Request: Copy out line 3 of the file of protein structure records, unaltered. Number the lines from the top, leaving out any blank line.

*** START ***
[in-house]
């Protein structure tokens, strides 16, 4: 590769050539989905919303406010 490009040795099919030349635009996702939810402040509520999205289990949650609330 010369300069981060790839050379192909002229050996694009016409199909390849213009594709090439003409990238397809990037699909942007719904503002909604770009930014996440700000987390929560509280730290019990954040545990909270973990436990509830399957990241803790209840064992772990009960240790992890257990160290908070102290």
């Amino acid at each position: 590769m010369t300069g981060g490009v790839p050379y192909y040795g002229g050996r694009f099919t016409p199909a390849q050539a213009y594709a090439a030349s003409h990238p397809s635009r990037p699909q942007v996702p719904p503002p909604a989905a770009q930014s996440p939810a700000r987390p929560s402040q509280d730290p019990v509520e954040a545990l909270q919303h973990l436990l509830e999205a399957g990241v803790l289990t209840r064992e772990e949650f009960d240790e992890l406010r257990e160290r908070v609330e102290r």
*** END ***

């Amino acid at each position: 590769m010369t300069g981060g490009v790839p050379y192909y040795g002229g050996r694009f099919t016409p199909a390849q050539a213009y594709a090439a030349s003409h990238p397809s635009r990037p699909q942007v996702p719904p503002p909604a989905a770009q930014s996440p939810a700000r987390p929560s402040q509280d730290p019990v509520e954040a545990l909270q919303h973990l436990l509830e999205a399957g990241v803790l289990t209840r064992e772990e949650f009960d240790e992890l406010r257990e160290r908070v609330e102290r």